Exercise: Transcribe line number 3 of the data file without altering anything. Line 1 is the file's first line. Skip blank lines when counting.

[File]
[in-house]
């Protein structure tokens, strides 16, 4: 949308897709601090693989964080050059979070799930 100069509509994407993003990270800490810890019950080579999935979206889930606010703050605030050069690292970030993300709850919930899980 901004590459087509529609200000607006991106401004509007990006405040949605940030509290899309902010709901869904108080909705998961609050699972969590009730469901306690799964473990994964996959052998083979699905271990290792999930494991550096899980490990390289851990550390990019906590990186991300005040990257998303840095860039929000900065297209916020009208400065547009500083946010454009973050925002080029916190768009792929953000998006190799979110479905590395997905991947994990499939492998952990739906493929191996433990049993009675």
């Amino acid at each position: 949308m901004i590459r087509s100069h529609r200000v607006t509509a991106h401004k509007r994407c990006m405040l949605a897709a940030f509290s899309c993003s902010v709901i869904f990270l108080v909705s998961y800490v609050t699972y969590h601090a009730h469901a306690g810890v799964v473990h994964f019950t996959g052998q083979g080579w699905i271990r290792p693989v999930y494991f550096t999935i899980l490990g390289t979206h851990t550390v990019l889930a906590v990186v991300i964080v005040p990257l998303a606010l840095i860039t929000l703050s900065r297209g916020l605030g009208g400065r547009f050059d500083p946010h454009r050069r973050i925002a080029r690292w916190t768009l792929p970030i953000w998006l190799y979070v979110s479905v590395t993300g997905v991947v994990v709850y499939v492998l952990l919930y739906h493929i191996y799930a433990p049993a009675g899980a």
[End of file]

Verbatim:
């Amino acid at each position: 949308m901004i590459r087509s100069h529609r200000v607006t509509a991106h401004k509007r994407c990006m405040l949605a897709a940030f509290s899309c993003s902010v709901i869904f990270l108080v909705s998961y800490v609050t699972y969590h601090a009730h469901a306690g810890v799964v473990h994964f019950t996959g052998q083979g080579w699905i271990r290792p693989v999930y494991f550096t999935i899980l490990g390289t979206h851990t550390v990019l889930a906590v990186v991300i964080v005040p990257l998303a606010l840095i860039t929000l703050s900065r297209g916020l605030g009208g400065r547009f050059d500083p946010h454009r050069r973050i925002a080029r690292w916190t768009l792929p970030i953000w998006l190799y979070v979110s479905v590395t993300g997905v991947v994990v709850y499939v492998l952990l919930y739906h493929i191996y799930a433990p049993a009675g899980a």